Exxon Mobil Corp., the world’s largest company, posted its biggest quarterly profit in more than two years as energy demand boosted oil and fuel prices.

Fourth-quarter net income rose 53 percent to $9.25 billion, or $1.85 a share, from $6.1 billion, or $1.27 a share, a year earlier, Exxon said in a statement Monday. Per-share earnings were 25 cents more than the average estimate of six analysts surveyed by Bloomberg.

Oil and natural-gas output from Exxon’s wells rose 19 percent during the fourth quarter to the equivalent of 4.97 million barrels a day, the most in the 128-year history of the company. Refining rebounded from a loss a year ago as demand for gasoline, diesel and jet fuel rose 3.5 percent, widening margins from processing crude into fuels.

“They’re hitting their production growth at exactly the right time,” Jason Gammel, an analyst at Macquarie Capital Europe, told Bloomberg Television’s “In the Loop with Betty Liu” on Monday. “Their production is going to be up over 7 percent this year, and when you’re doing that into the face of a rising commodity-price environment, the earnings and cash-flow effects are just magnified.”

Fourth-quarter sales climbed 17 percent to $105.2 billion. For the full year, Exxon’s revenue was $383.2 billion, a figure that exceeds the gross domestic product of Thailand, Denmark or Chile.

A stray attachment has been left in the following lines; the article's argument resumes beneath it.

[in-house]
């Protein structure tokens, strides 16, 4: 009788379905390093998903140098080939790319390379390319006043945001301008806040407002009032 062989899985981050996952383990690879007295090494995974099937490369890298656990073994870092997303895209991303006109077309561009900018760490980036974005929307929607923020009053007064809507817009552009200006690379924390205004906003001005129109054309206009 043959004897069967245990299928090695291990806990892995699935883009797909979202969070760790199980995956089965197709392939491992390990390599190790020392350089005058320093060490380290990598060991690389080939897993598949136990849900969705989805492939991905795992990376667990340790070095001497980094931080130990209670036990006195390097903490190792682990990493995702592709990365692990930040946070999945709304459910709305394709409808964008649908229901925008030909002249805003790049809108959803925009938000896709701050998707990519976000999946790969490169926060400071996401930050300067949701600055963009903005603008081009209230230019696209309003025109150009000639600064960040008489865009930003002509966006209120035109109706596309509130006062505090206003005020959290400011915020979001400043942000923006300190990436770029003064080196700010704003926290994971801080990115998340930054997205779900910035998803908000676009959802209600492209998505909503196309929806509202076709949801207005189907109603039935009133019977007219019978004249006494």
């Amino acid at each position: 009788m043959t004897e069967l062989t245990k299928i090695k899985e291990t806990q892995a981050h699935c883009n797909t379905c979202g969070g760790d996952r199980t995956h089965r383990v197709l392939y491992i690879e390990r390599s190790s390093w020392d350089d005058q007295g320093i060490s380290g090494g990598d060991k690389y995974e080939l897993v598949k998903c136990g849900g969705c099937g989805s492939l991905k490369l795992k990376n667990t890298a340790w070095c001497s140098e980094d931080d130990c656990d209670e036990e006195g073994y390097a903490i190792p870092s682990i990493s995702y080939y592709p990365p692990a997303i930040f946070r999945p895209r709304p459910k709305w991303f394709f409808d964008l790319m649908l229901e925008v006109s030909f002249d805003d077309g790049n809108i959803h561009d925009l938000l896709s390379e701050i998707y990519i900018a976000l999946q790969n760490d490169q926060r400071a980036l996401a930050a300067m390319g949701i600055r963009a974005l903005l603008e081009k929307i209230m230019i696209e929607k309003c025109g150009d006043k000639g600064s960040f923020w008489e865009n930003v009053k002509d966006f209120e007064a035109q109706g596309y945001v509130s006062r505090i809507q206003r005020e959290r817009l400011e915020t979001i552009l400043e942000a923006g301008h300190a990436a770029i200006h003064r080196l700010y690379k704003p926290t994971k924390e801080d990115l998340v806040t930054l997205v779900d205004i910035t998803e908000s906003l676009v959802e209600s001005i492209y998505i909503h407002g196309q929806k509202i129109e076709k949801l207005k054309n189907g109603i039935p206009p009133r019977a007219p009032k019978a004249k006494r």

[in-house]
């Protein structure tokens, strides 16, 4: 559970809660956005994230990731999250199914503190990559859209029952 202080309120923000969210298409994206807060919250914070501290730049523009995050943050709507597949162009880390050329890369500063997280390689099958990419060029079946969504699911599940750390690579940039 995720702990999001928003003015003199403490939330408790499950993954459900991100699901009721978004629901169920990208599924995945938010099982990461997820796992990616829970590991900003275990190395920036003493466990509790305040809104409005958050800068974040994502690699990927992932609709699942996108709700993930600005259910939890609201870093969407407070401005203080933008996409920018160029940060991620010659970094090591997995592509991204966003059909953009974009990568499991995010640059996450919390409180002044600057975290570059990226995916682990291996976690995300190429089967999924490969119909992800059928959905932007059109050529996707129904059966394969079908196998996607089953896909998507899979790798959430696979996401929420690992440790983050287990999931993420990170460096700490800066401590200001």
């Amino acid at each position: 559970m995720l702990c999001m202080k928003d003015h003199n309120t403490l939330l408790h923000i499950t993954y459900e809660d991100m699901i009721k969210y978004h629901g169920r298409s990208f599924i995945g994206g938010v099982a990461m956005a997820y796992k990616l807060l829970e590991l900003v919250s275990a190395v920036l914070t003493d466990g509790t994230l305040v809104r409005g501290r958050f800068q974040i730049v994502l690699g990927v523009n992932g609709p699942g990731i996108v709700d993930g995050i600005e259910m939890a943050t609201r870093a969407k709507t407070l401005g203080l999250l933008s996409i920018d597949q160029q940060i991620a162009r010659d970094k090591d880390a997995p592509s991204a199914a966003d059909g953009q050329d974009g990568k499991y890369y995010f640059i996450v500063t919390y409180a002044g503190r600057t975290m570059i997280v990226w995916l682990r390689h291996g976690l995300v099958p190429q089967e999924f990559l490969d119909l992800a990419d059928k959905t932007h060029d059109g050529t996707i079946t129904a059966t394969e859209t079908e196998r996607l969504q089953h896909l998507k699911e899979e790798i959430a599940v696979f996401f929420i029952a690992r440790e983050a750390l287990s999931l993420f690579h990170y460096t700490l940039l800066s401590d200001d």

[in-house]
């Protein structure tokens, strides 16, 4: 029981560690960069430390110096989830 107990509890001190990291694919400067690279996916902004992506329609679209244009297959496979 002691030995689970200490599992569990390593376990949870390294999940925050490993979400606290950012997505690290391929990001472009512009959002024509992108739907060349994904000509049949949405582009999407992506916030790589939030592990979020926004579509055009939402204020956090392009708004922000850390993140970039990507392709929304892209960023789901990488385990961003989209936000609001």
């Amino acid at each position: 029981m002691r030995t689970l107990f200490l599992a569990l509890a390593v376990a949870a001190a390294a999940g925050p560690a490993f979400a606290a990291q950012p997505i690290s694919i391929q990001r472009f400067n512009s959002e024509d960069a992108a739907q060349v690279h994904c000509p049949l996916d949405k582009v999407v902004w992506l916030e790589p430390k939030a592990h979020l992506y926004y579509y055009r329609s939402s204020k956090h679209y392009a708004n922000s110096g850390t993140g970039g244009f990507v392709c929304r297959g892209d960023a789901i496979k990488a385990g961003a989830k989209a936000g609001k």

Spending on new oil platforms, liquefied gas plants, exploratory drilling and refinery repairs jumped 19 percent to $32.2 billion last year, the company said in the written statement. Exxon plans to spend $5 billion to buy back its shares this quarter, after spending that amount on share repurchases in the fourth quarter.

Gammel said he expects the company to maintain the $5 billion quarterly buyback pace for the rest of this year.

Last year, Exxon made its biggest acquisition since 1999, buying XTO Energy as part of Chief Executive Officer Rex Tillerson’s expansion of its natural-gas portfolio.

Exxon, based in Irving, Texas, tripled gas production in the United States as a result of the XTO deal and other purchases, including Ellora Energy. Gas accounted for 49 percent of Exxon’s global production during the last three months of 2010, up from 43 percent a year earlier.

The company, which traces its roots to John D. Rockefeller’s Standard Oil Trust of the 1880s, signed a $1 billion accord last week joining Russia’s OAO Rosneft to drill for crude in the Black Sea.

Chevron Corp., the second-largest U.S. energy company, last week said profit from the last three months of 2010 rose 72 percent to $5.3 billion, a record for the company’s fourth quarter.

ConocoPhillips, the third-biggest U.S. oil company, said last week that fourth-quarter profit rose 59 percent to $2.04 billion as chemical demand increased and higher oil prices offset a slump in output.

BP reports quarterly earnings today, and Royal Dutch Shell releases earnings Thursday.